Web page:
The measure, HB 451, along with an accompanying Senate bill filed by Rep. David Simmons, R-Altamonte Springs, would make it a first-degree misdemeanor to willfully, maliciously or repeatedly harass or cyberbully another person and a third-degree felony if there's a "credible threat" involved in the harassment.

Aimee Galassi holds a sign during a car wash fundraiser for rebecca sedwick at a lakeland 7-11 in September. the 12-year-old committed suicide after a year and a half of being bullied at school and online. (RICK RUNION | THE LEDGER)

Possible punishments could include an apology letter, mandatory counseling, community service or a consequence deemed fitting by a judge.

Fitzenhagen said first-time offenders most likely would not receive jail time, unless it was appropriate for an aggravated bullying case.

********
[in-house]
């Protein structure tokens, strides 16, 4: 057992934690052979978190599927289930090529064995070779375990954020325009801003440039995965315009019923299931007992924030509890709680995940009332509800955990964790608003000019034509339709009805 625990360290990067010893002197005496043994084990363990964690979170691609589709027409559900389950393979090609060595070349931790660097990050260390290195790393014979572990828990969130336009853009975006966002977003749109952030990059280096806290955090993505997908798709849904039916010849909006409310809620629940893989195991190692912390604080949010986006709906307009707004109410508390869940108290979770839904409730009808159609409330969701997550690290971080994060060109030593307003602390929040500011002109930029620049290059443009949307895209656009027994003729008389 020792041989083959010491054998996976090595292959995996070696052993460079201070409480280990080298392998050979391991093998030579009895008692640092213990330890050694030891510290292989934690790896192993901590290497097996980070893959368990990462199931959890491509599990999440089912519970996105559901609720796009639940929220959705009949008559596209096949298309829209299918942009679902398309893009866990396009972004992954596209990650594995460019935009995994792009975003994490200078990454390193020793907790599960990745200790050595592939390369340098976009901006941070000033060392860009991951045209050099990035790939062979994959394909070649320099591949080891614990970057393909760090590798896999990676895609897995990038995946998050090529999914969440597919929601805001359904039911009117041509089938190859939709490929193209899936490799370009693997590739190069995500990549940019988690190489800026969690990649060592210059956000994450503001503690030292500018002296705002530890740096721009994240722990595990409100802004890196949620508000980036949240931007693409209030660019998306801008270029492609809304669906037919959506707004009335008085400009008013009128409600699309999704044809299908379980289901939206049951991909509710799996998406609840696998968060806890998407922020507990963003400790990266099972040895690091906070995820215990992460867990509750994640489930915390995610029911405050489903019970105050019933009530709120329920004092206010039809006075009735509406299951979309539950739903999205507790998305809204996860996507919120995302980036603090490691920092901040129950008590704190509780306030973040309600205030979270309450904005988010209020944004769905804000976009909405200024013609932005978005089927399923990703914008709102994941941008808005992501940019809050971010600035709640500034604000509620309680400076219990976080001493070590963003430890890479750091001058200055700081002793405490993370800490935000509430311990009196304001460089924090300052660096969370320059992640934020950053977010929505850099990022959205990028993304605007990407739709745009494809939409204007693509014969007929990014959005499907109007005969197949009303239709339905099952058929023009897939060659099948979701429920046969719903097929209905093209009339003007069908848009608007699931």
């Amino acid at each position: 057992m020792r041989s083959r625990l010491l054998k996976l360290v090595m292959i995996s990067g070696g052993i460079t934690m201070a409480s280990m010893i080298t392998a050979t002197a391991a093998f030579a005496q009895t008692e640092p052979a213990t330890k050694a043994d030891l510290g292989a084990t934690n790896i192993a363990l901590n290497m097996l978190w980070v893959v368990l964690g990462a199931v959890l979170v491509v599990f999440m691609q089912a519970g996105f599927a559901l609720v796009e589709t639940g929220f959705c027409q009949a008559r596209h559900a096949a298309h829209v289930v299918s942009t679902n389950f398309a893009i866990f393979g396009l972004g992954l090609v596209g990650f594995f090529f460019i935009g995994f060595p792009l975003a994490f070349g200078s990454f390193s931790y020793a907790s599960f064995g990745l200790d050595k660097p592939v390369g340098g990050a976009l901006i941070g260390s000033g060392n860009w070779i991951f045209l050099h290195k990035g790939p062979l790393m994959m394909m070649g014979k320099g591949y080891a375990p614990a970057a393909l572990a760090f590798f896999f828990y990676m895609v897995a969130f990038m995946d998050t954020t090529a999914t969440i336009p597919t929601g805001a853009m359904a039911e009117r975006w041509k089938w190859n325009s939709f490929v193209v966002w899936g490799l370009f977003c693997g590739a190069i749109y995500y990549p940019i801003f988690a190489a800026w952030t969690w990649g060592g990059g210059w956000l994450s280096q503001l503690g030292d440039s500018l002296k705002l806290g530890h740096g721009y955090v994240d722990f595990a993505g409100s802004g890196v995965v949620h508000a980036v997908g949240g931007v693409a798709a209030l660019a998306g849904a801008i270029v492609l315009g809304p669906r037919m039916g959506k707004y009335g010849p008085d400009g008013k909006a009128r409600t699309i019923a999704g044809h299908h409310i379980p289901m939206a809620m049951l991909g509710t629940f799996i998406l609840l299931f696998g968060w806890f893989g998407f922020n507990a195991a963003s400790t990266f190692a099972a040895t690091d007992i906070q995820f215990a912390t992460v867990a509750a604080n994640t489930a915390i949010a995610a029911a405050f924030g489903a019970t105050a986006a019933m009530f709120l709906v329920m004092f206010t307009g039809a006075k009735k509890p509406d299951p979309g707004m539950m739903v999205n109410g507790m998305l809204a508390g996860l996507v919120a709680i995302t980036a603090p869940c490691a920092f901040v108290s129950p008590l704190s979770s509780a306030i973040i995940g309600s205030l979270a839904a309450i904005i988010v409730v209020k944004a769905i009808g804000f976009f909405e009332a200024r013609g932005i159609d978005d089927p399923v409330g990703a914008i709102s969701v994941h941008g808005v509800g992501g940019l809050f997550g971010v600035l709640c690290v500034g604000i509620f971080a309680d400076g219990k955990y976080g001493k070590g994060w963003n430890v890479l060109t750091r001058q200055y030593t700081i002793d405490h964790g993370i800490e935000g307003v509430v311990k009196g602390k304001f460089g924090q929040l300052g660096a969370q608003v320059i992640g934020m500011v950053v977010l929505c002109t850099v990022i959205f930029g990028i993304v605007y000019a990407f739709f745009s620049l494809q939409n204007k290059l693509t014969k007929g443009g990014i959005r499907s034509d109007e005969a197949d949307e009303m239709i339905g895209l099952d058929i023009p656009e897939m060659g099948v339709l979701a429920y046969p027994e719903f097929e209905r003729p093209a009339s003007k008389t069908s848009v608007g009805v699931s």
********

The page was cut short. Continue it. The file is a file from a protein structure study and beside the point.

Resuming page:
"I'm not talking about preventing normal kid behavior," she said. What I'm talking about is a premeditated, persistent bullying over a period of time by one teenager. Kids will be kids, and I'm not trying to change that. What I'm trying to change is what a few people are doing to others."

If passed, the bill -- named Rebecca's Law -- would go into effect in October.

Florida already has one anti-bullying law, passed in 2008 and named the Jeffrey Johnston Stand Up for All Students Act in 2008 after a 15-year-old Cape Coral boy committed suicide in 2005 following years of bullying.

Current law prohibits the bullying or harassment of any kindergarten through 12th-grade public school student or teacher while on school property, including on campuses, district buses or at school-sponsored functions. It was altered last year to include cyberbullying and threats made to students or teachers online, even off school property.